“If he’d said, ‘You’re a controversial person and your appearance may cause some problem’, I’d have accepted that. But the fact that never occurred indicates it was something else.”

Karl Quinn is on facebook at karlquinnjournalist and on twitter @karlkwin

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Treasurers’ housing summit to focus on cheaper rentals, more supply

Treasurer Scott Morrison is determined to ensure money for affordable and social housing is better spent. Photo: Alex EllinghausenHousing supply and more affordable rentals will be top of the agenda when Treasurer Scott Morrison and his state counterparts meet in Canberra on Friday.

A leaked copy of an affordable housing report, which will be considered by the treasurers on Friday,  identifies planning rules, local councils and, crucially, federal and states taxes such as negative gearing and stamp duty, as factors that impact on the supply of affordable housing.

The report suggests four financing models that could unlock spending to grow the supply of affordable housing including, crucially, from the private sector.

Governments across Australia spend close to $11 billion a year on affordable and social housing, and Mr Morrison is determined to ensure the money is better spent – and in their final meeting for 2016, the treasurers will examine a report prepared by a federal-state affordable housing working group that examines this issue.

Back in October, the Treasurer effectively put the states on notice over the need to increase housing supply and tackle planning laws that stop, or delay, new houses being built. Those supply constraints can increase demand and force up house prices.

The meeting also comes a week after NSW Planning Minister Rob Stokes broke ranks with his federal counterparts and joined the federal opposition in criticising negative gearing tax breaks, arguing that increased supply alone would not solve the housing affordability crisis.

The Affordable Housing Working Group report, written by state and federal bureaucrats, is focused on rental affordability rather than the rising cost of purchasing a home.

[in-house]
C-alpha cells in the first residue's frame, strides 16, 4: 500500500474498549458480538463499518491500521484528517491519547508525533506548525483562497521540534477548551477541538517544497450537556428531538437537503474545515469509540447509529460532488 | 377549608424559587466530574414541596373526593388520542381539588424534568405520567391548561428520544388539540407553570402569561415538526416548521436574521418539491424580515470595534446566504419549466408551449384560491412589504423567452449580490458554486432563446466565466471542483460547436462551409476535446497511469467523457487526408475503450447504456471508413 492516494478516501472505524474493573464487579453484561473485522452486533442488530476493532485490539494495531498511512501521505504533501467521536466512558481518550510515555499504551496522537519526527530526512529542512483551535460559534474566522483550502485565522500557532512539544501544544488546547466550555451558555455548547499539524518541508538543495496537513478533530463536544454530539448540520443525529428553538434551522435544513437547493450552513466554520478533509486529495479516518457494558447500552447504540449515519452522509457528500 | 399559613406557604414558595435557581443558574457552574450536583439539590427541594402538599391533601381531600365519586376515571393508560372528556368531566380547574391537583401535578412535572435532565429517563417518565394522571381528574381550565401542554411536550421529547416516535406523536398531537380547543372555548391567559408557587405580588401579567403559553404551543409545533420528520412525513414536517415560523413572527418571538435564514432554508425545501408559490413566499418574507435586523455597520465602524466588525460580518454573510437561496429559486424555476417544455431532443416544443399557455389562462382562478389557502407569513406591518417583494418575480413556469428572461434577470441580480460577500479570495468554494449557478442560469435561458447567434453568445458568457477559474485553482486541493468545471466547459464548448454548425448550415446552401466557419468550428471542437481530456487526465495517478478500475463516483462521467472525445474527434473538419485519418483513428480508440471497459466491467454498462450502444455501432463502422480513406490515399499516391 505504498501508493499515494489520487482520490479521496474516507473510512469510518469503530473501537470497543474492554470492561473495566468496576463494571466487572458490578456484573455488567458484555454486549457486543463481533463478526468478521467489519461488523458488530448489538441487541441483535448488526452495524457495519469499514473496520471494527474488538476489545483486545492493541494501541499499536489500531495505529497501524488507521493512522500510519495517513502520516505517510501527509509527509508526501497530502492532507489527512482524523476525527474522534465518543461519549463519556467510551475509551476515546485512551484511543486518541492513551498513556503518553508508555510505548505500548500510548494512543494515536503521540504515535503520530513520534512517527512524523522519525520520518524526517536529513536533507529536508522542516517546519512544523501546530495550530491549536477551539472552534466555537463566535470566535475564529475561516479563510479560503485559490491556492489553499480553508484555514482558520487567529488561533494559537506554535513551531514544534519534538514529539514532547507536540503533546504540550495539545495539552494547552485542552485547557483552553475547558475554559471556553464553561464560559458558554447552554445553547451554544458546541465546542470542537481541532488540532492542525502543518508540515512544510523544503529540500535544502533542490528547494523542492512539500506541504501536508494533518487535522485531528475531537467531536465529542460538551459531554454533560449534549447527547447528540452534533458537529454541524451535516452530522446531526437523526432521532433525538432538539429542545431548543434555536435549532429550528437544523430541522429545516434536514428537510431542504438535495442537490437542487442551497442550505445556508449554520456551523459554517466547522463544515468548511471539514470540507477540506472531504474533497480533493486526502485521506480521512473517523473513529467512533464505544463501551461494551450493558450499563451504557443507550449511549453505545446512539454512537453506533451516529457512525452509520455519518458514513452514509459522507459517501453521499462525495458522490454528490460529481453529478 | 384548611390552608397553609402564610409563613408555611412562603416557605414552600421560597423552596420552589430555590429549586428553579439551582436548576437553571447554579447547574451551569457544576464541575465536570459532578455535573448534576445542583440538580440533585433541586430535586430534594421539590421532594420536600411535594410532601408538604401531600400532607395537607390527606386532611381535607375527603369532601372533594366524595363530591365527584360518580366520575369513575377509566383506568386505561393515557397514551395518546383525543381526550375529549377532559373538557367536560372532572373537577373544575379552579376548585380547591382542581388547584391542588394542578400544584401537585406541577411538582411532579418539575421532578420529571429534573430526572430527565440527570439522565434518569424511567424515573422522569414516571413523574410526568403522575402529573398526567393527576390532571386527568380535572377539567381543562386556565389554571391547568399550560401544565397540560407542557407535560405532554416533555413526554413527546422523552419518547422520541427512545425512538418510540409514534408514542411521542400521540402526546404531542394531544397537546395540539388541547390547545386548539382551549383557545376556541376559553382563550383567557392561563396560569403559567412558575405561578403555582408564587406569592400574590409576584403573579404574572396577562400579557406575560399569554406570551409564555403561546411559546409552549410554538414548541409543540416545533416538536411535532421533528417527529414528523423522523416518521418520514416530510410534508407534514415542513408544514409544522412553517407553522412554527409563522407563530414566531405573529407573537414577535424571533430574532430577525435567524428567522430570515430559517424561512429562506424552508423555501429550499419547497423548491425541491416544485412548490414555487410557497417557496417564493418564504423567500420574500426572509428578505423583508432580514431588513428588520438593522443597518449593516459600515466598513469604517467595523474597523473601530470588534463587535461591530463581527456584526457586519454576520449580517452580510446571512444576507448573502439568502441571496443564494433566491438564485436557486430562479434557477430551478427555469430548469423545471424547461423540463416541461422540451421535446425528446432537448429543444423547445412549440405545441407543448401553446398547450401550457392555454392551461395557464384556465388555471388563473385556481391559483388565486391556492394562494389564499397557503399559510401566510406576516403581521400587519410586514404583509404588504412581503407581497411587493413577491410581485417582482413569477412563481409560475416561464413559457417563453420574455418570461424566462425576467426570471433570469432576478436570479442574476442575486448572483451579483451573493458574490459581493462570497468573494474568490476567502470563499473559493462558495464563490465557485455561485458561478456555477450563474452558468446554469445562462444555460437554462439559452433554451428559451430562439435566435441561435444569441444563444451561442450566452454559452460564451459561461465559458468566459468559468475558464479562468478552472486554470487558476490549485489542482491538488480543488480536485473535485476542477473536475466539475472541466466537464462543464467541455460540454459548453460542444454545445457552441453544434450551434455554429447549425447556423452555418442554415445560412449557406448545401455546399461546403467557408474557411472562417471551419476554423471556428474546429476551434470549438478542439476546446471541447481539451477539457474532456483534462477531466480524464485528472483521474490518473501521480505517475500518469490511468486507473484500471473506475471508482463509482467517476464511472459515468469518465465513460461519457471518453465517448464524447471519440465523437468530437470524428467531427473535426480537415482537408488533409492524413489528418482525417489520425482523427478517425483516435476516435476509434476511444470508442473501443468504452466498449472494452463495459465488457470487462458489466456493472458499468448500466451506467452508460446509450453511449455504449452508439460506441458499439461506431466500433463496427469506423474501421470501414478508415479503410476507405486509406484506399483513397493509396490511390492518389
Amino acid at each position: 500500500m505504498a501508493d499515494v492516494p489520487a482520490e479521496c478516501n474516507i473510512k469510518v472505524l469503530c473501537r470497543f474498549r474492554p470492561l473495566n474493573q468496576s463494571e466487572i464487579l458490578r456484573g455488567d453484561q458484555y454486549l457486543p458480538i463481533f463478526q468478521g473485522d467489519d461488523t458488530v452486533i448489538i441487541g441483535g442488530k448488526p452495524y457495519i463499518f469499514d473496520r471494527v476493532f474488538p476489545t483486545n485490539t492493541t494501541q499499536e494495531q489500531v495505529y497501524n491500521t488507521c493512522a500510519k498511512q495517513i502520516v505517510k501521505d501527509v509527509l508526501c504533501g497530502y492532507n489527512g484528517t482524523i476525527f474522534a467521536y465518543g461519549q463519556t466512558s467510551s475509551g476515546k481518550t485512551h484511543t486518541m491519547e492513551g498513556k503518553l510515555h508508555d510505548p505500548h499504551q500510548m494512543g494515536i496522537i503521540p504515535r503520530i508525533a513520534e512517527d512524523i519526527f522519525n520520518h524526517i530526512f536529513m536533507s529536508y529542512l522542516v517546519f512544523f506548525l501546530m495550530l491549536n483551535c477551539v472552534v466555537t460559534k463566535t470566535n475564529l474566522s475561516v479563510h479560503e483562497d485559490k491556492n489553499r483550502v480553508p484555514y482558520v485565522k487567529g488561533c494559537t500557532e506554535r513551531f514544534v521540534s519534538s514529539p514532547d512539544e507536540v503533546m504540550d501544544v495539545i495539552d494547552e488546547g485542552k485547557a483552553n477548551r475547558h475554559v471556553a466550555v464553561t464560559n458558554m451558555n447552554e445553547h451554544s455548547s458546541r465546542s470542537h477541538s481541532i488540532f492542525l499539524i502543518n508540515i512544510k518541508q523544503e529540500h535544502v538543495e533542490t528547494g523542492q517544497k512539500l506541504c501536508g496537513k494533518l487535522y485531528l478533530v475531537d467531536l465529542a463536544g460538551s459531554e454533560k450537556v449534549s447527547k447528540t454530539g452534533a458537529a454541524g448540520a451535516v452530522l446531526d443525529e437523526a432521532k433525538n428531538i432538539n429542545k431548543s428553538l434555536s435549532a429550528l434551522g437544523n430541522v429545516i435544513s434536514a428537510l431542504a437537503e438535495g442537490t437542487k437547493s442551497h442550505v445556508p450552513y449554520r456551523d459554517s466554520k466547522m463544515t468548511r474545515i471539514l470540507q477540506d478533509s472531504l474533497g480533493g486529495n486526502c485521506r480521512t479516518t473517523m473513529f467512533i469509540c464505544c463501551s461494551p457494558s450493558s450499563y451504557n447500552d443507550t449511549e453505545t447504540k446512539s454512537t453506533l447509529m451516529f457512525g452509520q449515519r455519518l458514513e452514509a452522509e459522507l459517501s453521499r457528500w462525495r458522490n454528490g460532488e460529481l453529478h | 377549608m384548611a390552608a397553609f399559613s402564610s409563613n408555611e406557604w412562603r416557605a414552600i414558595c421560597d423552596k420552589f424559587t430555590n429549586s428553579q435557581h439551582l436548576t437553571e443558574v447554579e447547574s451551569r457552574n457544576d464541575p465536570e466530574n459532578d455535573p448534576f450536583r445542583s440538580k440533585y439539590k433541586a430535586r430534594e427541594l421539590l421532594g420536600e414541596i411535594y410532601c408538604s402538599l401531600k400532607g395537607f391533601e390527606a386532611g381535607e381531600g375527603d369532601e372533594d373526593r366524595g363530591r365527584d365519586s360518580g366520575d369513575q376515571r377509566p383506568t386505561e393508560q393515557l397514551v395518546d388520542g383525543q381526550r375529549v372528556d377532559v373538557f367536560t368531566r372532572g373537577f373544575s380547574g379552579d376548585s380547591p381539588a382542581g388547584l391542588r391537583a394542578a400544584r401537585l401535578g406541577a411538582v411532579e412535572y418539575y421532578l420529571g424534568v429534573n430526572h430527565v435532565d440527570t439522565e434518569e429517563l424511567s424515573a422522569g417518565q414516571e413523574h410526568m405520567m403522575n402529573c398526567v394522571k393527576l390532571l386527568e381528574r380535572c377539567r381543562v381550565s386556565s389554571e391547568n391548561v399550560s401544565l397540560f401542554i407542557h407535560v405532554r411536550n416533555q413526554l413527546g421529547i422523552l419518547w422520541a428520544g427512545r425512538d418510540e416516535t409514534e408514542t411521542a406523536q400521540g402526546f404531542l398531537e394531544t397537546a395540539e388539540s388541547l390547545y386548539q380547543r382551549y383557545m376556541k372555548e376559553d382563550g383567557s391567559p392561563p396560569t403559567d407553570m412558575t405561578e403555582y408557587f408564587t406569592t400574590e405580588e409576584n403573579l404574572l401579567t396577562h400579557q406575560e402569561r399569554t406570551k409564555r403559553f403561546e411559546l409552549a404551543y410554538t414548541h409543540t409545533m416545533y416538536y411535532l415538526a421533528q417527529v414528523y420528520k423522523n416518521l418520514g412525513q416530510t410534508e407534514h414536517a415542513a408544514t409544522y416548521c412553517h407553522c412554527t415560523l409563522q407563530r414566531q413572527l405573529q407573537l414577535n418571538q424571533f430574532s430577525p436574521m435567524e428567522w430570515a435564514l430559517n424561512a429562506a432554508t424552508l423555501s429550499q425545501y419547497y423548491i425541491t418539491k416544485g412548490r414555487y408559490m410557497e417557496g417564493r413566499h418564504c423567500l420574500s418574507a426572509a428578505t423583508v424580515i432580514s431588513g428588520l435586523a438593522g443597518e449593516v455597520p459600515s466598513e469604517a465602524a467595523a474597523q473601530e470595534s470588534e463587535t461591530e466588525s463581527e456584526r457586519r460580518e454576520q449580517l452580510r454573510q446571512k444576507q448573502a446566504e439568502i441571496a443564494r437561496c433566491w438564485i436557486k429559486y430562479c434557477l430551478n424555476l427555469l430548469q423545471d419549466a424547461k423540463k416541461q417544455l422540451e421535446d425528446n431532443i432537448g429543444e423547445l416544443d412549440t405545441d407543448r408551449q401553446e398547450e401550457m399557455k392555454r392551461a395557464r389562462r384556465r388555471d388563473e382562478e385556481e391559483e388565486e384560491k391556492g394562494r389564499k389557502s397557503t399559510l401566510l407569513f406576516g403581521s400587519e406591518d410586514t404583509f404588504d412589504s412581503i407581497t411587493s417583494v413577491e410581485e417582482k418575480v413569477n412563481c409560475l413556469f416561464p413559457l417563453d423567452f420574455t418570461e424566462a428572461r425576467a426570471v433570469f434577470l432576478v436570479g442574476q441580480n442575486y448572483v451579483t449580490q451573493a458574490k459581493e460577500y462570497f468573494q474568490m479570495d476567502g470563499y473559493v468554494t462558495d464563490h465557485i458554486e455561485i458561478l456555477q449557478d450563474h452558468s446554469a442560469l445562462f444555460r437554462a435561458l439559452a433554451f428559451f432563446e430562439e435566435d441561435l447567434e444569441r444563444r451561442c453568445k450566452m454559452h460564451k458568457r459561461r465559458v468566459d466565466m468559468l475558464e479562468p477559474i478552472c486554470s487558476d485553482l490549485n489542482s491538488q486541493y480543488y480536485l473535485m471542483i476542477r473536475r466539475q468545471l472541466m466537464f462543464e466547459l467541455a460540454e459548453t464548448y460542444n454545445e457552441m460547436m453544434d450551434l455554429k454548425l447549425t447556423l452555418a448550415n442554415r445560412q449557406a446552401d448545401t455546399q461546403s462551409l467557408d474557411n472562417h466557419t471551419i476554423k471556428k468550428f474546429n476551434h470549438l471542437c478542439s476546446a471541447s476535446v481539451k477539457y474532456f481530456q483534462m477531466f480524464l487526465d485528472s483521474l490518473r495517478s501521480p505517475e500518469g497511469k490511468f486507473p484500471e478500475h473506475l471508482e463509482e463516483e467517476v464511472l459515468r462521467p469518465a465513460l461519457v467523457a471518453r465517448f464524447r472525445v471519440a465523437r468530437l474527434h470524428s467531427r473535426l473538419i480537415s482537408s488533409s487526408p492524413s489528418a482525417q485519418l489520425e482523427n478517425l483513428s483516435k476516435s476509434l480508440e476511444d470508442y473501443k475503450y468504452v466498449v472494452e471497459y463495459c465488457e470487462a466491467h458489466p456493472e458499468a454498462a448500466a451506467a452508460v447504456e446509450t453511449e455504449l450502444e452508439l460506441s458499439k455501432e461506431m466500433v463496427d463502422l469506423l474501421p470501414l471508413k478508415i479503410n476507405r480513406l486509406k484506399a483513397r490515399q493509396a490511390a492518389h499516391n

On tax policy, however, the report notes that taxation rules and concessions “at all levels of government have a significant impact on supply and demand of housing across the housing continuum” and can “directly affect the viability of innovative financing models for affordable housing”.

This happens by affecting the supply of affordable housing, and through its impact on the attractiveness of community housing as an investment prospect.

“Commonwealth government taxation policy affects housing in a variety of ways, in particular through capital gains tax and negative gearing arrangements, which are applied to investments more broadly,” the report states.

“These settings may affect investment decisions in established housing and possibly make housing investment more attractive to individual ‘mum and dad’ investors over institutional investors due to the ability to deduct losses against other earned income.”

At the state and territory level, taxes and concessions including stamp duties and land taxes, grants for first-home buyers and principal place of residence rebates also have an impact.

To ameliorate the cost of rental housing, the report suggested four potential models be examined to increase finance available to increase the supply of affordable housing.

These four models were the creation of housing trusts, the creation of housing loan/bond aggregators to attract greater investment, housing co-operatives and so-called “impact investing”,a new form of financing that aims to address social problems, such as a shortage of affordable housing.